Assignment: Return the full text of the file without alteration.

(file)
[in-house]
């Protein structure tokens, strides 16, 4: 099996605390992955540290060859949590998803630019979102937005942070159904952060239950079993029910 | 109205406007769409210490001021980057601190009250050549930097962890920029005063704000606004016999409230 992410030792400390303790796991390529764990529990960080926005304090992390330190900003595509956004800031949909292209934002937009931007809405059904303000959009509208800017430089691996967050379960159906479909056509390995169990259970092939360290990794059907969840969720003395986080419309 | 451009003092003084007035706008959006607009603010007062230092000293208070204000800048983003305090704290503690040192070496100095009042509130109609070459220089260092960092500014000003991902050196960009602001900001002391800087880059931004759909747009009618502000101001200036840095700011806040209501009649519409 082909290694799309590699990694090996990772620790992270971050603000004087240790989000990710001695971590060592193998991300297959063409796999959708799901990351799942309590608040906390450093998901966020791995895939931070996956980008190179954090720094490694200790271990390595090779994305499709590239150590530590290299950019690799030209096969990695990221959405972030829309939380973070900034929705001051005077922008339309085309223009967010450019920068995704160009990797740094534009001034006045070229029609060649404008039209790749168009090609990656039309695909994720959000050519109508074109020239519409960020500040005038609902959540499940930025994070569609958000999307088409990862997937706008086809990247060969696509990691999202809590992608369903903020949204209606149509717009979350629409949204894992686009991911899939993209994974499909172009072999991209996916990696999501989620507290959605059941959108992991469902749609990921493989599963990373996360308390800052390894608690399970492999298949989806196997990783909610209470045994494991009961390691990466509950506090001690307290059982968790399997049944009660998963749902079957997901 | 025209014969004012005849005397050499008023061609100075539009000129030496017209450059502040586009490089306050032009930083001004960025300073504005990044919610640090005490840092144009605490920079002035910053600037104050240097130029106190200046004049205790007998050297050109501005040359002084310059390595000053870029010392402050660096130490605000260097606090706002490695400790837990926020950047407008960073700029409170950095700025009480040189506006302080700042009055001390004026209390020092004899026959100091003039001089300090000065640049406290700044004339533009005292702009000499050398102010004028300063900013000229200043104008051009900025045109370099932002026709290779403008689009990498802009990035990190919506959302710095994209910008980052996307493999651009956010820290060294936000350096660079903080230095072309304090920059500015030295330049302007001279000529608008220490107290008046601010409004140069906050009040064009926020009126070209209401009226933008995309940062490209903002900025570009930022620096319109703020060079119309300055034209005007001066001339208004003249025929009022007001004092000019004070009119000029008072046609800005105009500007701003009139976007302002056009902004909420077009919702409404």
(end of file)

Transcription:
[in-house]
């Protein structure tokens, strides 16, 4: 099996605390992955540290060859949590998803630019979102937005942070159904952060239950079993029910 | 109205406007769409210490001021980057601190009250050549930097962890920029005063704000606004016999409230 992410030792400390303790796991390529764990529990960080926005304090992390330190900003595509956004800031949909292209934002937009931007809405059904303000959009509208800017430089691996967050379960159906479909056509390995169990259970092939360290990794059907969840969720003395986080419309 | 451009003092003084007035706008959006607009603010007062230092000293208070204000800048983003305090704290503690040192070496100095009042509130109609070459220089260092960092500014000003991902050196960009602001900001002391800087880059931004759909747009009618502000101001200036840095700011806040209501009649519409 082909290694799309590699990694090996990772620790992270971050603000004087240790989000990710001695971590060592193998991300297959063409796999959708799901990351799942309590608040906390450093998901966020791995895939931070996956980008190179954090720094490694200790271990390595090779994305499709590239150590530590290299950019690799030209096969990695990221959405972030829309939380973070900034929705001051005077922008339309085309223009967010450019920068995704160009990797740094534009001034006045070229029609060649404008039209790749168009090609990656039309695909994720959000050519109508074109020239519409960020500040005038609902959540499940930025994070569609958000999307088409990862997937706008086809990247060969696509990691999202809590992608369903903020949204209606149509717009979350629409949204894992686009991911899939993209994974499909172009072999991209996916990696999501989620507290959605059941959108992991469902749609990921493989599963990373996360308390800052390894608690399970492999298949989806196997990783909610209470045994494991009961390691990466509950506090001690307290059982968790399997049944009660998963749902079957997901 | 025209014969004012005849005397050499008023061609100075539009000129030496017209450059502040586009490089306050032009930083001004960025300073504005990044919610640090005490840092144009605490920079002035910053600037104050240097130029106190200046004049205790007998050297050109501005040359002084310059390595000053870029010392402050660096130490605000260097606090706002490695400790837990926020950047407008960073700029409170950095700025009480040189506006302080700042009055001390004026209390020092004899026959100091003039001089300090000065640049406290700044004339533009005292702009000499050398102010004028300063900013000229200043104008051009900025045109370099932002026709290779403008689009990498802009990035990190919506959302710095994209910008980052996307493999651009956010820290060294936000350096660079903080230095072309304090920059500015030295330049302007001279000529608008220490107290008046601010409004140069906050009040064009926020009126070209209401009226933008995309940062490209903002900025570009930022620096319109703020060079119309300055034209005007001066001339208004003249025929009022007001004092000019004070009119000029008072046609800005105009500007701003009139976007302002056009902004909420077009919702409404």